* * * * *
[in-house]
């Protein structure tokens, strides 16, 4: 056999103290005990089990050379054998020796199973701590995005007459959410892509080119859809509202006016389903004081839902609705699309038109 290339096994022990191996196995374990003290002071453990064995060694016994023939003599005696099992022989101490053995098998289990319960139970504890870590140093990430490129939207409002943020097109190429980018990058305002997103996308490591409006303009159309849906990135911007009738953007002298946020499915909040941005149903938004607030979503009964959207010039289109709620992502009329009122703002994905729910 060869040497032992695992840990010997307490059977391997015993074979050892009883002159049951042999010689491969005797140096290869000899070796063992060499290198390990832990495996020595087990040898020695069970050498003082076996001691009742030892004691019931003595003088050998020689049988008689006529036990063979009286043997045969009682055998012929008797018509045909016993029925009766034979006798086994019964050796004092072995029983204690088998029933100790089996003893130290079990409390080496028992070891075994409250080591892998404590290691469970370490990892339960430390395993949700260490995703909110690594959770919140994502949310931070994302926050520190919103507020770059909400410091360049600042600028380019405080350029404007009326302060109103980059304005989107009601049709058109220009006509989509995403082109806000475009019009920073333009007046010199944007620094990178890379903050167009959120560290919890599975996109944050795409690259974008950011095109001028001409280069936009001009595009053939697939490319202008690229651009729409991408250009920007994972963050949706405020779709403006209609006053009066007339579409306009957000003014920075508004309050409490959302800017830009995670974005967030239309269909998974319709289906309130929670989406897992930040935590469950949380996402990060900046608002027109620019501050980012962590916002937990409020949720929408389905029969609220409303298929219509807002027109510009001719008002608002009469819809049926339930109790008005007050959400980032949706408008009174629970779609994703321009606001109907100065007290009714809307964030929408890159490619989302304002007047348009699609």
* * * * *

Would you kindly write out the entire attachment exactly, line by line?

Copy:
[in-house]
């Protein structure tokens, strides 16, 4: 056999103290005990089990050379054998020796199973701590995005007459959410892509080119859809509202006016389903004081839902609705699309038109 290339096994022990191996196995374990003290002071453990064995060694016994023939003599005696099992022989101490053995098998289990319960139970504890870590140093990430490129939207409002943020097109190429980018990058305002997103996308490591409006303009159309849906990135911007009738953007002298946020499915909040941005149903938004607030979503009964959207010039289109709620992502009329009122703002994905729910 060869040497032992695992840990010997307490059977391997015993074979050892009883002159049951042999010689491969005797140096290869000899070796063992060499290198390990832990495996020595087990040898020695069970050498003082076996001691009742030892004691019931003595003088050998020689049988008689006529036990063979009286043997045969009682055998012929008797018509045909016993029925009766034979006798086994019964050796004092072995029983204690088998029933100790089996003893130290079990409390080496028992070891075994409250080591892998404590290691469970370490990892339960430390395993949700260490995703909110690594959770919140994502949310931070994302926050520190919103507020770059909400410091360049600042600028380019405080350029404007009326302060109103980059304005989107009601049709058109220009006509989509995403082109806000475009019009920073333009007046010199944007620094990178890379903050167009959120560290919890599975996109944050795409690259974008950011095109001028001409280069936009001009595009053939697939490319202008690229651009729409991408250009920007994972963050949706405020779709403006209609006053009066007339579409306009957000003014920075508004309050409490959302800017830009995670974005967030239309269909998974319709289906309130929670989406897992930040935590469950949380996402990060900046608002027109620019501050980012962590916002937990409020949720929408389905029969609220409303298929219509807002027109510009001719008002608002009469819809049926339930109790008005007050959400980032949706408008009174629970779609994703321009606001109907100065007290009714809307964030929408890159490619989302304002007047348009699609």